SALT LAKE CITY (ABC4) – One of the biggest celebrations of one of Utah’s most beloved unofficial holidays is on hiatus this summer due to concerns related to declining vaccination rates and rising infections of COVID-19 and the Delta variant.
The owners and management of Beer Bar, which has annually hosted a “Pie and Beer Day” celebration on July 24, a pillar of Salt Lake City’s counter-culture movement related to the festivities on Pioneer Day, has decided to take another year off from the occasion.
Organizers fear that a mass gathering of pastry and brew-loving locals would turn into a super spreader event.
“Nobody wants to hear about the ‘Pie and Beer Day Massacre,’” says Brad Wheeler, who conceptualized the first Pie and Beer Day party at Beer Bar back in 2013. “I have a reputation for kind of being the guy that likes to do some crazy stuff and sometimes be irresponsible, but this does not feel like the time to be like that, you know? This feels like the time to still be cautious.”
Considered by some as the unofficial hub for Pie and Beer Day, a play on words for those who choose not to celebrate Pioneer Day, the day in 1847 when Brigham Young and handcart hauling members of The Church of Jesus Christ of Latter-day Saints arrived in the Salt Lake Valley, Beer Bar was in the logistical process of making 2021’s revival bigger than ever before after taking 2020 off due to the pandemic.
Plans were in place to close down half of the block on 200 South, where the bar sits, to provide a wide offering of locally sourced pies and craft beers.
Unfortunately, as the ownership team has observed, there is still a tremendous risk of exposure at an event where hundreds would be in attendance.
“As we were working on it this year, we realized due to the numbers and vaccination rate in Utah that people stopped getting vaccinated and numbers are going up,” Beer Bar co-owner Richard Noel explains to ABC4.com. “We just didn’t feel right about throwing a huge event with maybe even 1,000 people when we’re still trying to roll out the vaccine. So, we decided that we would take a break this year and it’s sad.”
Many in the medical field would be in agreement with the decision made by Beer Bar.
Dr. Mark Oliver, an infectious diseases specialist at St. Mark’s Hospital told ABC4 TV’s Hailey Hendricks on Friday that the risk of transmission was “very high” still, adding that it would take just one or two infected persons – who may or may not have symptoms – to spread the disease.
While Beer Bar will still be open on Saturday, the Pie and Beer Day scene that has been a staple of SLC summer life since 2013, will be noticeably muted. In the interest of being a responsible community member, Noel and his staff will be taking a financial hit by not marketing or executing one of their biggest revenue days on the calendar.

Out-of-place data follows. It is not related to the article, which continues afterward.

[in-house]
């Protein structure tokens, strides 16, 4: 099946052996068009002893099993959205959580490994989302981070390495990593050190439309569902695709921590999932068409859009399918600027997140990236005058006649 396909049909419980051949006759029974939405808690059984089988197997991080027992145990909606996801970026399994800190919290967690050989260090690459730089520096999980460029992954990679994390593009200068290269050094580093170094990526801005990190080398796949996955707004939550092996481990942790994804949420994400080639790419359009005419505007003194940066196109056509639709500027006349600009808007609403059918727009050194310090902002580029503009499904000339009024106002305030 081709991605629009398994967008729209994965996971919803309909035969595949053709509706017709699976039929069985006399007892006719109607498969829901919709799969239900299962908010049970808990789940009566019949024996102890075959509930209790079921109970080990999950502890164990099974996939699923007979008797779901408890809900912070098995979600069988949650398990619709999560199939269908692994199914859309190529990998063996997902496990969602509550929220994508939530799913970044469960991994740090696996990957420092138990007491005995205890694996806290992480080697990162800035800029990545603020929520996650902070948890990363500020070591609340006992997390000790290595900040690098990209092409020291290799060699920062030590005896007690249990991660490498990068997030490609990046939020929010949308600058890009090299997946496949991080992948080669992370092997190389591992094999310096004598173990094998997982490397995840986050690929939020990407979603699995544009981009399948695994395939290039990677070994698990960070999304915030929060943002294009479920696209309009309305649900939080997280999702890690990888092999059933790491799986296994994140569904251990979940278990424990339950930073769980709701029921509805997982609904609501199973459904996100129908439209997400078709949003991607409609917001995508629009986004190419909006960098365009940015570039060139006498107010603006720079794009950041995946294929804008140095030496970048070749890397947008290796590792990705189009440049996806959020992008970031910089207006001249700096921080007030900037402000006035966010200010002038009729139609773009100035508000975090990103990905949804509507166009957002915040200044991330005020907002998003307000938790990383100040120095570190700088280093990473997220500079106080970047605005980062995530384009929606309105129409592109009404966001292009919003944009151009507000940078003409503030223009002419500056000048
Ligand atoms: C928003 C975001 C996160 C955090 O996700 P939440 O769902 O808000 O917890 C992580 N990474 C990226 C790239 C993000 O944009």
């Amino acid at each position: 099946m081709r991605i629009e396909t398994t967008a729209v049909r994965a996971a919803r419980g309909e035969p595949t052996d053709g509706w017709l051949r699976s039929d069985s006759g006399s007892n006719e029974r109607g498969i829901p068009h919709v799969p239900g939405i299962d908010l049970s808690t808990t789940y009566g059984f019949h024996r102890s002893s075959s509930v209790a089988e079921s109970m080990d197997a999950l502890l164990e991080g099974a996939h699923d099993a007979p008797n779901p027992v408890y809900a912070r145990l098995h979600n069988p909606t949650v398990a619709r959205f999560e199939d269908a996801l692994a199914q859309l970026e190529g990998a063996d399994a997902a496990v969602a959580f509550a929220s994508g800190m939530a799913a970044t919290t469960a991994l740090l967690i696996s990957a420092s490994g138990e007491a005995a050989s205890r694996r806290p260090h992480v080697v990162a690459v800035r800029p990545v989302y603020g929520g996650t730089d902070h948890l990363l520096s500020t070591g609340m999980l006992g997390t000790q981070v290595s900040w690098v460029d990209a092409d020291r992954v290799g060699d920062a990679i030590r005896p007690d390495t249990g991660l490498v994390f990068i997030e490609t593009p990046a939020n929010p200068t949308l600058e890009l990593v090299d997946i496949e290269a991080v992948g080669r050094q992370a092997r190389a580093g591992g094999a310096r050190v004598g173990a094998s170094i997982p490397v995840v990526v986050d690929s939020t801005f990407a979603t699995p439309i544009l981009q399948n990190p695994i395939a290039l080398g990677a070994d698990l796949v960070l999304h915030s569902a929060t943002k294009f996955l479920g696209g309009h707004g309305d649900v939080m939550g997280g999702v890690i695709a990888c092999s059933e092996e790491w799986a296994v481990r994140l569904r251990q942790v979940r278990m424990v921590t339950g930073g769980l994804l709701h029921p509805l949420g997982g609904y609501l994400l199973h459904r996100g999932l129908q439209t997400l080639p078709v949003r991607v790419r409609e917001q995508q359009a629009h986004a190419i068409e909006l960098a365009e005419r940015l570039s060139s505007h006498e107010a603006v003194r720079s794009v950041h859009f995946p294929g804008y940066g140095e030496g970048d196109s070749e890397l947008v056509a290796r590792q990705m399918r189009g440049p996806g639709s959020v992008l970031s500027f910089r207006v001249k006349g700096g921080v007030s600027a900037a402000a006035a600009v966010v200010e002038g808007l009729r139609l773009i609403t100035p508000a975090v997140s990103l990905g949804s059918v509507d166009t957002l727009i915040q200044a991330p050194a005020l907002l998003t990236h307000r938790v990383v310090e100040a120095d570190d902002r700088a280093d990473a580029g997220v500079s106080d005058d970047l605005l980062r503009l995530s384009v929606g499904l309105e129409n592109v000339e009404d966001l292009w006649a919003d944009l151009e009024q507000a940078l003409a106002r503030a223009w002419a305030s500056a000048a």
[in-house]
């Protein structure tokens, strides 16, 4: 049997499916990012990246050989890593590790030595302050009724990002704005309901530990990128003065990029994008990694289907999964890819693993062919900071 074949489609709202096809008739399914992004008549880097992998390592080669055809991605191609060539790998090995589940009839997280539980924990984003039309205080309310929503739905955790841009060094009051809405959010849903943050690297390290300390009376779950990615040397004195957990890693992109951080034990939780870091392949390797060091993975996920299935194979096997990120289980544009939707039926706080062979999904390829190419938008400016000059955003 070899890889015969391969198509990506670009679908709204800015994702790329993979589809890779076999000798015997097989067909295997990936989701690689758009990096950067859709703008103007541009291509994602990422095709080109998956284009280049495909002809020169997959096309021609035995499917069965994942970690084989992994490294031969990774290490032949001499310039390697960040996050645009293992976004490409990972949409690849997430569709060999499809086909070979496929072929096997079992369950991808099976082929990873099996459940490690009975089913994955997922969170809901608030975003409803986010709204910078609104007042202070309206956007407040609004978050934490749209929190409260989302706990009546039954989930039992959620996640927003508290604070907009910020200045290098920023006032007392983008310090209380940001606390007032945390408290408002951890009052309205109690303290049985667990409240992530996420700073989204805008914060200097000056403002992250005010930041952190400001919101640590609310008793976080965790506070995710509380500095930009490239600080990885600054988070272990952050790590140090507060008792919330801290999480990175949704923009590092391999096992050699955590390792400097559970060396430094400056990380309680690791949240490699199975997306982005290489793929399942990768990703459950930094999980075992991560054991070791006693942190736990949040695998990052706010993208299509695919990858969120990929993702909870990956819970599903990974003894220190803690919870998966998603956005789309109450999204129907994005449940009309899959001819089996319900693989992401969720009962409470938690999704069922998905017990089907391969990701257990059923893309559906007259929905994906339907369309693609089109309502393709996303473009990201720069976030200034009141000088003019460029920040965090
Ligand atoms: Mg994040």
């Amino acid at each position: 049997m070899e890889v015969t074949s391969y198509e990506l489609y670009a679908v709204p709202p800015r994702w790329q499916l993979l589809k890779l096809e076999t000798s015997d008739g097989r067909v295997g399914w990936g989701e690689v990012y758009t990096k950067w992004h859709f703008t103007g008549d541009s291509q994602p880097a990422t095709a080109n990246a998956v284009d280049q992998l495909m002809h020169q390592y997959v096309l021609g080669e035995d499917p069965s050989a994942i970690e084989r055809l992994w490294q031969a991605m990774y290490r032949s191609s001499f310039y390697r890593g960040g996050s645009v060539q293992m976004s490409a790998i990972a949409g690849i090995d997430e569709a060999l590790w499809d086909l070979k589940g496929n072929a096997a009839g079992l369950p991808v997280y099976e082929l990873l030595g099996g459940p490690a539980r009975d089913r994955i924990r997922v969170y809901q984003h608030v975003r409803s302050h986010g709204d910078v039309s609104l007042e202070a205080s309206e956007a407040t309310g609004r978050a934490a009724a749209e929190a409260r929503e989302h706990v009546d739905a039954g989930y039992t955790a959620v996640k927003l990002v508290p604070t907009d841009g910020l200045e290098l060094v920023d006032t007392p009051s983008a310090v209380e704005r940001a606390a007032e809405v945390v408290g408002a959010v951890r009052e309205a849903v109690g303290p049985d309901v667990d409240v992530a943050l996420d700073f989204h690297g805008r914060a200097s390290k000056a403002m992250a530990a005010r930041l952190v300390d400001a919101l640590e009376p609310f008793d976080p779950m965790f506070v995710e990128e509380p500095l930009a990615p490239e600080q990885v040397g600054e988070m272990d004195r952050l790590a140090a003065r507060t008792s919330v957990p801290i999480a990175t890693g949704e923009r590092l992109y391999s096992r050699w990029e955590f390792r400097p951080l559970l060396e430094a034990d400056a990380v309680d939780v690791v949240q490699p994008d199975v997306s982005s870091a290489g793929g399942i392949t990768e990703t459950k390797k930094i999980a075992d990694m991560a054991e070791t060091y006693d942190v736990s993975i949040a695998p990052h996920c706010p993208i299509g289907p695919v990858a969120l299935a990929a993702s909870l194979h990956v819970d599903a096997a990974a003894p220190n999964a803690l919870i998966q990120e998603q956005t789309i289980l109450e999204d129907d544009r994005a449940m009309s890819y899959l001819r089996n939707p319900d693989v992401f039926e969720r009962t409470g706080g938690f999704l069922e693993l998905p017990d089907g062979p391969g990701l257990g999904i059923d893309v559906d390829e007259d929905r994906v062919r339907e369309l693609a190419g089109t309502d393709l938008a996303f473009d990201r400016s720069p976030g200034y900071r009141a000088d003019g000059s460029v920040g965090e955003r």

“We’re definitely not acting in the best interest of making money with this decision, that’s for sure,” Noel says, adding that a sizable sum of money that is generated for charity efforts will also be missed this year.
Speaking about missing another year of Pie and Beer Day at Beer Bar, Wheeler sighs and calls it “an emotional issue.” The festivities at the popular downtown watering hole were his brainchild nearly a decade ago.
While the phrase “Pie and Beer Day,” has been around for a while – Wheeler laughs that he has no idea where it came from – it was his idea to use the moniker as a promotional tool for a fundraiser at his workplace, KUAA 99.9, a radio station sponsored by the Utah Arts Alliance.
When Pie and Beer Day kicked off at Beer Bar in 2013, it quickly grew beyond local circles and attracted national headlines.
“They told me that was the dumbest idea ever and that nobody would come, and it was stupid. And then the next day the New York Times called me on the phone,” Wheeler recalls. “And it was in the Associated Press, it was on CNN, it was in Time Magazine, it was everywhere.”
Wheeler and Noel remember the line for a slice of pie and a pint of beer going out the door of the building and wrapping all the way around the block that first year. Yet, somehow, everyone was able to get some pie, they say.
Expecting some blowback from the community for canceling a popular event, even as many COVID-19 restrictions have been lifted, Noel notes that there is no one sadder than him that Pie and Beer Day will have to wait another year. It has been one of the bar’s best and most exciting days each and every year. Comedy actor Ty Burrell, the brother of the bar’s other owner, Duncan Burrell, has been on hand to serve up pie in years past. Other celebrities, such as Saturday Night Live cast member Kyle Mooney, have also been at the bar for Pie and Beer Day.
Wheeler, a lifelong Utahn who grew up out of the LDS Church, says that having an unofficial holiday like Pie and Beer Day on the 24th of July was big for those who weren’t members of the Church. His idea to bring the tongue-in-cheek joke to reality has bridged the gap for many of varying faiths and non-faiths in the area. Wheeler remarks that many of the best customers at Beer Bar on July 24 are faithful, non-drinking members of the Church, who simply want to enjoy a slice of pie and a sense of togetherness with others.
Noel laments that despite the fact the vaccine is widely available, and health restrictions would currently allow for a grand celebration this Saturday, the truth that many have still not gotten vaccinated is preventing it from happening.
“The fact we are right now watching numbers rise because people won’t do the responsible thing and go get a shot just doesn’t make sense. We’ve got to get on the same page and just get through this.”